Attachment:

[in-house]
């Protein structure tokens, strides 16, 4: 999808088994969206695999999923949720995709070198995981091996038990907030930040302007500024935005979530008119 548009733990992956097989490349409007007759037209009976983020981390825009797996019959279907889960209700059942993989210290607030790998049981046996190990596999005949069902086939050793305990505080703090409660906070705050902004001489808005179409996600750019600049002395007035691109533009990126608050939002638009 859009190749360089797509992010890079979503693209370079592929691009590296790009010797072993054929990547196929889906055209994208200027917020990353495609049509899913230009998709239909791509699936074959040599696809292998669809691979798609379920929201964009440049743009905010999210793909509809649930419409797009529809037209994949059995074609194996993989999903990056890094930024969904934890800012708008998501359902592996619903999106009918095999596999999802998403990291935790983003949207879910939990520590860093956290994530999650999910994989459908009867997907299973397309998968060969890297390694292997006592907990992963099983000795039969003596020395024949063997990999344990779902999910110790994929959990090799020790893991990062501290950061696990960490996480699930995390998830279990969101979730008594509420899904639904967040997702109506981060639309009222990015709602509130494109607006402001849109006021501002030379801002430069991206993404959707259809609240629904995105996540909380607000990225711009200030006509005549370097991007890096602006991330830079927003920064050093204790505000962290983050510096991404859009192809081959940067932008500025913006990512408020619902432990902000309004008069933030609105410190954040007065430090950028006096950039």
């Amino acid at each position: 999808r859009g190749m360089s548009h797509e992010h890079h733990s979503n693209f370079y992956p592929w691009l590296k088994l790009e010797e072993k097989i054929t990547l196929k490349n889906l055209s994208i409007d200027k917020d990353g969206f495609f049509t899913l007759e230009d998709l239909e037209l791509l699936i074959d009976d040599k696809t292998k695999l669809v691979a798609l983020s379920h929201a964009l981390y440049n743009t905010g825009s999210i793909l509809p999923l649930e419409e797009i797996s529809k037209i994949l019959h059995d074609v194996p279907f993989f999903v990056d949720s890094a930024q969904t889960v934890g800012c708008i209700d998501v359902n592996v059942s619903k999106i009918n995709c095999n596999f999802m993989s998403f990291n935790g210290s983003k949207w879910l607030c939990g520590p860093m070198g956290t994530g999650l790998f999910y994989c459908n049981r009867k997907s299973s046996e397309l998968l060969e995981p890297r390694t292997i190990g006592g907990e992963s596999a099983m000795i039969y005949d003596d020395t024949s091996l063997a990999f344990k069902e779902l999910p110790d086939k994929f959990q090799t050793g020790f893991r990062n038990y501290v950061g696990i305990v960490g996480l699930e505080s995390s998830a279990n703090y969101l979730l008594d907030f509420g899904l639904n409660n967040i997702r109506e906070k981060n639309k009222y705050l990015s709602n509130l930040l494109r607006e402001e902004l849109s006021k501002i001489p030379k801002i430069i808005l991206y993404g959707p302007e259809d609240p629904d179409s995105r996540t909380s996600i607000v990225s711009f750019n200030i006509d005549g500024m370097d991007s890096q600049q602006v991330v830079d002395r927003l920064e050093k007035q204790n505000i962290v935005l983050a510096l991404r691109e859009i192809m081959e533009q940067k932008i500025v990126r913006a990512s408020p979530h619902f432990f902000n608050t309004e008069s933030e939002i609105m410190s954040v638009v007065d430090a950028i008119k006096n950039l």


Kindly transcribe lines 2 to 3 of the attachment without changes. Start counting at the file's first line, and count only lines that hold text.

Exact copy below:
């Protein structure tokens, strides 16, 4: 999808088994969206695999999923949720995709070198995981091996038990907030930040302007500024935005979530008119 548009733990992956097989490349409007007759037209009976983020981390825009797996019959279907889960209700059942993989210290607030790998049981046996190990596999005949069902086939050793305990505080703090409660906070705050902004001489808005179409996600750019600049002395007035691109533009990126608050939002638009 859009190749360089797509992010890079979503693209370079592929691009590296790009010797072993054929990547196929889906055209994208200027917020990353495609049509899913230009998709239909791509699936074959040599696809292998669809691979798609379920929201964009440049743009905010999210793909509809649930419409797009529809037209994949059995074609194996993989999903990056890094930024969904934890800012708008998501359902592996619903999106009918095999596999999802998403990291935790983003949207879910939990520590860093956290994530999650999910994989459908009867997907299973397309998968060969890297390694292997006592907990992963099983000795039969003596020395024949063997990999344990779902999910110790994929959990090799020790893991990062501290950061696990960490996480699930995390998830279990969101979730008594509420899904639904967040997702109506981060639309009222990015709602509130494109607006402001849109006021501002030379801002430069991206993404959707259809609240629904995105996540909380607000990225711009200030006509005549370097991007890096602006991330830079927003920064050093204790505000962290983050510096991404859009192809081959940067932008500025913006990512408020619902432990902000309004008069933030609105410190954040007065430090950028006096950039």
């Amino acid at each position: 999808r859009g190749m360089s548009h797509e992010h890079h733990s979503n693209f370079y992956p592929w691009l590296k088994l790009e010797e072993k097989i054929t990547l196929k490349n889906l055209s994208i409007d200027k917020d990353g969206f495609f049509t899913l007759e230009d998709l239909e037209l791509l699936i074959d009976d040599k696809t292998k695999l669809v691979a798609l983020s379920h929201a964009l981390y440049n743009t905010g825009s999210i793909l509809p999923l649930e419409e797009i797996s529809k037209i994949l019959h059995d074609v194996p279907f993989f999903v990056d949720s890094a930024q969904t889960v934890g800012c708008i209700d998501v359902n592996v059942s619903k999106i009918n995709c095999n596999f999802m993989s998403f990291n935790g210290s983003k949207w879910l607030c939990g520590p860093m070198g956290t994530g999650l790998f999910y994989c459908n049981r009867k997907s299973s046996e397309l998968l060969e995981p890297r390694t292997i190990g006592g907990e992963s596999a099983m000795i039969y005949d003596d020395t024949s091996l063997a990999f344990k069902e779902l999910p110790d086939k994929f959990q090799t050793g020790f893991r990062n038990y501290v950061g696990i305990v960490g996480l699930e505080s995390s998830a279990n703090y969101l979730l008594d907030f509420g899904l639904n409660n967040i997702r109506e906070k981060n639309k009222y705050l990015s709602n509130l930040l494109r607006e402001e902004l849109s006021k501002i001489p030379k801002i430069i808005l991206y993404g959707p302007e259809d609240p629904d179409s995105r996540t909380s996600i607000v990225s711009f750019n200030i006509d005549g500024m370097d991007s890096q600049q602006v991330v830079d002395r927003l920064e050093k007035q204790n505000i962290v935005l983050a510096l991404r691109e859009i192809m081959e533009q940067k932008i500025v990126r913006a990512s408020p979530h619902f432990f902000n608050t309004e008069s933030e939002i609105m410190s954040v638009v007065d430090a950028i008119k006096n950039l």